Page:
Next, the influence of module integration is discussed. Figure 11 shows the log likelihood during model learning. From this figure, it can be seen that the log likelihood increases with model 1 in which the language modules are integrated, rather than model 2 in which language modules are missing, as the update of the entire model proceeds. In addition, in the task of language understanding to predict real-world information from input sentences, model 1 with integrated language modules showed higher prediction performance than model 2. This is considered to be the optimization of the model as a whole and the improvement of the prediction performance because the word information is updated to one suitable for each concept by the integration of modules. There are three main modules in the proposed architecture, namely the language, action, and concept-formation modules. However, in this study, we verified the relationship between language and concept formation by removing the language module. We only verified the effect of the integration of the language module because it was relatively easy to make a fair comparison. For example, if the action module would be removed from the proposed model, it would be difficult to compare with- and without-action modules because of the acquired data changes. In addition, if the mMLDA was missing, the core module would no longer exist. In this case, the updating rule of the proposed model cannot be applied. Owing to these issues, we examined the effect of integration regarding the language module only.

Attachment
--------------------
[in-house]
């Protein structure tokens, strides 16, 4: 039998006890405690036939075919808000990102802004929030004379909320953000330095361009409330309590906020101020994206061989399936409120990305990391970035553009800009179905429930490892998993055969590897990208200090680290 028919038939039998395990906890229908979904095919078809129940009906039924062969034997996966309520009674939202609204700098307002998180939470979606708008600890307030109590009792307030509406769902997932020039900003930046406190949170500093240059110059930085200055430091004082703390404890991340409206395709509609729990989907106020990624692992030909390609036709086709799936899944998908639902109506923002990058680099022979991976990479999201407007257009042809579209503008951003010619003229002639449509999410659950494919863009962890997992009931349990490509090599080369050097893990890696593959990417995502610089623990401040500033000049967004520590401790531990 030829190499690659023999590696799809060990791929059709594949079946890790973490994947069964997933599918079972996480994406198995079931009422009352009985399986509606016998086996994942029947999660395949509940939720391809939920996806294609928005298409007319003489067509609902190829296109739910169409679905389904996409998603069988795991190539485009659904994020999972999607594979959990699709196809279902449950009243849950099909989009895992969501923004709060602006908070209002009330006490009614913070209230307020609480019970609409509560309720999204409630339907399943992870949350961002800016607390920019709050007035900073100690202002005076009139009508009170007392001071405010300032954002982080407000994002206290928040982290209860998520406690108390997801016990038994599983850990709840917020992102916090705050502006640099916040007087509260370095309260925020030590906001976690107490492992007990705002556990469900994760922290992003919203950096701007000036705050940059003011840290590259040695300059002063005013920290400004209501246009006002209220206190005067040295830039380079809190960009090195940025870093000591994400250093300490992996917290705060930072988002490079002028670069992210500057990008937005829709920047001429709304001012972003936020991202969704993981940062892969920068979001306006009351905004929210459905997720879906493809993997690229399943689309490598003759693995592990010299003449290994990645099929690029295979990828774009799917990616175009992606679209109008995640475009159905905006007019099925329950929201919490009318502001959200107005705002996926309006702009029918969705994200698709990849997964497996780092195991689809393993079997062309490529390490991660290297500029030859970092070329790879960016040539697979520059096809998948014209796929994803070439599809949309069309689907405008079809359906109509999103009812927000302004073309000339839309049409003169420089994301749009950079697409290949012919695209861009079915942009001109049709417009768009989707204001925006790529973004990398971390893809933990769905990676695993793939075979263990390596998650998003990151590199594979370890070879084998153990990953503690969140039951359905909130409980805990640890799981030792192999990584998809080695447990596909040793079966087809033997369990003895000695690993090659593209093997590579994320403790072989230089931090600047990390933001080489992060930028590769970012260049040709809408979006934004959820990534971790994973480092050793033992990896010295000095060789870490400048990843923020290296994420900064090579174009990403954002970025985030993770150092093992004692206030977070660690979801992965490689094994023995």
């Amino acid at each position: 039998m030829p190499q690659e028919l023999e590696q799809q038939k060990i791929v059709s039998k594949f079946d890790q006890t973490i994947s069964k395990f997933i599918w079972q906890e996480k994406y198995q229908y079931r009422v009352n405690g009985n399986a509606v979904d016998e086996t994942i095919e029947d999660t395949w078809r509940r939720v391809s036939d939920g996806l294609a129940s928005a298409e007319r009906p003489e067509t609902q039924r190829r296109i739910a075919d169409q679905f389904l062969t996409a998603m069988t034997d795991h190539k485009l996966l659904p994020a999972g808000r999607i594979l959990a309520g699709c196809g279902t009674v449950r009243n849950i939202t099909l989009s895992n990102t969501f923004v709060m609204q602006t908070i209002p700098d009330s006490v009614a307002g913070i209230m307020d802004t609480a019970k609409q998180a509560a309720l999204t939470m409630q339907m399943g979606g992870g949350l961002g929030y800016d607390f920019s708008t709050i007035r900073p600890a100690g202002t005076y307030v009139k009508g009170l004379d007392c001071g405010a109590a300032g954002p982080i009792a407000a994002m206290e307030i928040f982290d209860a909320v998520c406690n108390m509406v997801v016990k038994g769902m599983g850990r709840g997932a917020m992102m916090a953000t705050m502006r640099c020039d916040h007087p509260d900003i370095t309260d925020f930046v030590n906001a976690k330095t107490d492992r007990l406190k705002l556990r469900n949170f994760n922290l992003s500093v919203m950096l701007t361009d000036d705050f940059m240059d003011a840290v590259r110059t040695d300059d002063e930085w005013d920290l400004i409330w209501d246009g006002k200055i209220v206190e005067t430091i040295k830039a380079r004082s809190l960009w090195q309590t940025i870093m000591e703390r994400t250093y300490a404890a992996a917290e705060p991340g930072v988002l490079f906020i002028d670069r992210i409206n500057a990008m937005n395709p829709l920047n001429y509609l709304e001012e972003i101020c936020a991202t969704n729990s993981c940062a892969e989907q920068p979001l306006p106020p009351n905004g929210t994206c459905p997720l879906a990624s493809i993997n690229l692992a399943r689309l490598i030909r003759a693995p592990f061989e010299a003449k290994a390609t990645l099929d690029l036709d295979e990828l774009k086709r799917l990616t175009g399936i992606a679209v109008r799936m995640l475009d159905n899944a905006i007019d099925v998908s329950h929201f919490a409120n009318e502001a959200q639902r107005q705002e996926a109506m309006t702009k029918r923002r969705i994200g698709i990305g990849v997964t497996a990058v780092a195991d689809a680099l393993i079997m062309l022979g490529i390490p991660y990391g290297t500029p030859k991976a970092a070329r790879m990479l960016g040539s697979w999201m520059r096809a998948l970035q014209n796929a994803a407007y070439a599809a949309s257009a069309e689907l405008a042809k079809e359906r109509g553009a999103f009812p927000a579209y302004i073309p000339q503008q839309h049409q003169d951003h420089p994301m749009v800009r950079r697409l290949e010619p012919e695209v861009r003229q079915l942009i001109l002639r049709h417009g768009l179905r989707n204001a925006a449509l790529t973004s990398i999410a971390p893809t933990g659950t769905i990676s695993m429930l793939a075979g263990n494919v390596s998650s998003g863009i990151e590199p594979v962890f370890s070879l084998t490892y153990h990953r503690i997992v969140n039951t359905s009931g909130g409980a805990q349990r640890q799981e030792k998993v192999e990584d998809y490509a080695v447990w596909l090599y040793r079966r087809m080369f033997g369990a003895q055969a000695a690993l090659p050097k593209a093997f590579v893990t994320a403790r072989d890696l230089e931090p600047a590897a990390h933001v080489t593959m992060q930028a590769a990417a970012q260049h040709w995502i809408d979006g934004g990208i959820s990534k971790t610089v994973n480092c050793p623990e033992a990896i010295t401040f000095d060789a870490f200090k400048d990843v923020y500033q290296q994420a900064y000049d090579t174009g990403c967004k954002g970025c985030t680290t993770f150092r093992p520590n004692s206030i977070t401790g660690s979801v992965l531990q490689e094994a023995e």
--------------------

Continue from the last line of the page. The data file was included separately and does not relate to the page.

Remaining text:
Finally, we will describe the reasons for the selection of each module. As a major premise, we considered the candidate model that would be able to connect other modules through the SERKET framework to render the entire model tractable. Within this constraint, we selected each module. The purpose of selecting the mMLDA as a concept-formation (unsupervised learning) algorithm has been described in section 2.2. The BHMM was selected for language learning because our previous work revealed the advantages of the mMLDA and the BHMM in simultaneous learning in terms of language and concepts. Regarding reinforcement learning, in this study, the module must be able to operate in the continuous state space. Hence, we selected the REINFORCE algorithm, which is one of the simplest algorithms that operates in the continuous state space. In this study, we selected the aforementioned algorithms; however, the proposed framework allows the substitution of current modules with other modules that have similar functionalities. For example, the mMLDA can be replaced with a neural topic model based on the variational autoencoder (Miao et al., 2016; Srivastava and Sutton, 2017). In language learning, long-term and short-term memory (LSTM) (Zaheer et al., 2017), as well as the bidirectional encoder representations from transformers (BERT) (Devlin et al., 2018), may be used. In reinforcement learning, several models exist, such as the soft actor critic (SAC) (Haarnoja et al., 2018), that could replace REINFORCE algorithms. In our future work, we consider employing the aforementioned models because the performance of the cognitive architecture can be improved.